8) Do I need a Data Protection Officer (DPO)?

The main role of the DPO will be to monitor internal compliance and it is mandatory to appoint a DPO for:

• Public Bodies
• Organisations engaged in large scale regular/systematic monitoring
• Organisations whose core activities consist of processing “special categories” of data or data relating to criminal convictions
• May be mandatory in other contexts as defined by Member State Law

9) What is Bright Contracts doing to ensure compliance with GDPR?

Data Protection has always been a priority for Bright Contracts and we’ve always aimed to act with complete integrity in this regard. We are committed to being GDPR compliant and are putting a number of security measures in place including:

• We are reviewing our privacy policy and making necessary changes where needed to ensure we are communicating accurately with our customers.
• In terms of the Bright Contracts content, we will be amending the appropriate data protection clauses in the contract and handbook. These will be completed well in advance of 25th May 2018.

10) How secure is my data in Bright Contracts?

Your Bright Contracts data files are encrypted so if someone gets a copy of your data they cannot read it. Whilst we have security measures in place to protect your data, it remains your responsibility to keep your sign in details secret and to sign out of Bright Contracts when you are not using it and to ensure there is no unauthorised access to your computer.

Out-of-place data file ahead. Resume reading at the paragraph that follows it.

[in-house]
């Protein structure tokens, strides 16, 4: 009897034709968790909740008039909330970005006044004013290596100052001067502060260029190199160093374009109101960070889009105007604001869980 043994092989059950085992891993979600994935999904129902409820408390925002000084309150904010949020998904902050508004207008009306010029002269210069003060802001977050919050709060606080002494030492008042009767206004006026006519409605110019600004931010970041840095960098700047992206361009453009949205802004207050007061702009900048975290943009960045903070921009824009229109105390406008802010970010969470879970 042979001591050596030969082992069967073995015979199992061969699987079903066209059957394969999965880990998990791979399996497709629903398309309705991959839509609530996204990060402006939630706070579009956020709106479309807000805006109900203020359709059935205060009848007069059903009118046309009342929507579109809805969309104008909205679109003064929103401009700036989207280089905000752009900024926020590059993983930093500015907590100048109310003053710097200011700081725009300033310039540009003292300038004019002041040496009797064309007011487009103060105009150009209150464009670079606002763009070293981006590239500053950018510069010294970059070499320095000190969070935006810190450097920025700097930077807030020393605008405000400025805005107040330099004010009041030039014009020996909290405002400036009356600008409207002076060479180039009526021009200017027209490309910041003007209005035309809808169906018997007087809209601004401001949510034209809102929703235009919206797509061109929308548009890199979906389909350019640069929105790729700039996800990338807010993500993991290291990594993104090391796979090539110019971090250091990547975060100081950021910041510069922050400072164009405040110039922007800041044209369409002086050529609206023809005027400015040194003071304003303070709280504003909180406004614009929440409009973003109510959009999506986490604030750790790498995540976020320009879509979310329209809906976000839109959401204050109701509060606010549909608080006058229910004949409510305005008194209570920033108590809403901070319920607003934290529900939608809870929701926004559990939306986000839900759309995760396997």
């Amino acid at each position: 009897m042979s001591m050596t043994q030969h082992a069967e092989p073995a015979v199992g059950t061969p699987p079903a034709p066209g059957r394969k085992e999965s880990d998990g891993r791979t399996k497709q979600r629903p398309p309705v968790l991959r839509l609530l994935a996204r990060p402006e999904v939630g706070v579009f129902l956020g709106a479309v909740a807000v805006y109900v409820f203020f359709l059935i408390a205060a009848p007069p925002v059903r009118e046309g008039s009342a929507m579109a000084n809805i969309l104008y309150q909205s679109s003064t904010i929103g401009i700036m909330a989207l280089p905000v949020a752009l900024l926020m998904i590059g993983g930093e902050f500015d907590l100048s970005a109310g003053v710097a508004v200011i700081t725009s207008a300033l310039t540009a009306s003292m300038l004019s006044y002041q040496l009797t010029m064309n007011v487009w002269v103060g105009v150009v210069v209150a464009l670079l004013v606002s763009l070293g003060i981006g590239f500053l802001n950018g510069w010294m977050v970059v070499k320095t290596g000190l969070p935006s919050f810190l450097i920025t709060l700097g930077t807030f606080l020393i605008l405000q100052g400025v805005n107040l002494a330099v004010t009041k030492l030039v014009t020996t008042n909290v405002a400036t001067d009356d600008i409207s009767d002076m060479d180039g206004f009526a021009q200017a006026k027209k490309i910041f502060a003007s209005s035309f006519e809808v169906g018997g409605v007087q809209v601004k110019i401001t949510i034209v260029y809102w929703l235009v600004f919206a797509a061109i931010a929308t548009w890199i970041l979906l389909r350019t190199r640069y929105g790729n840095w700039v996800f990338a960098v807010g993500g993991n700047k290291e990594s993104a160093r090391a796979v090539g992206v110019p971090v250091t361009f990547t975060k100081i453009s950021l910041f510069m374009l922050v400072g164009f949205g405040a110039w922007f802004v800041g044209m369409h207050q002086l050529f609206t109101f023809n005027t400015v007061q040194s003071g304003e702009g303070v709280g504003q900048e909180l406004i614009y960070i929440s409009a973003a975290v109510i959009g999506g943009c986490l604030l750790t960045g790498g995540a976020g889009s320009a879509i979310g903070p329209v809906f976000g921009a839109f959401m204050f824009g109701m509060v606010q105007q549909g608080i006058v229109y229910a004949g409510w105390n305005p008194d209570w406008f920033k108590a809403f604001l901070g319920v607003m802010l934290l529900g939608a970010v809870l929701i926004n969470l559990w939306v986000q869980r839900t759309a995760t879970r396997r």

For further information register now for our GDPR webinars  here
And read our GDPR blogs  here

To book a free online demo of Bright Contracts click here
To download your free trial of Bright Contracts click here

Posted in GDPR, General Data Protection Regulation

9
Jan 18

Posted by
Lauren Conway

The countdown to the GDPR is on!

With less than 5 month to go before the new General Data Protection Regulation (GDPR) comes into force employers are urged to start preparing immediately if they haven’t already done so.

What is it?

The GDPR is a European privacy regulation replacing all existing data protection regulations and will come into play on 25 May 2018. The aim of the GDPR is to protect all EU citizens from privacy and data breaches in an increasingly data-driven world.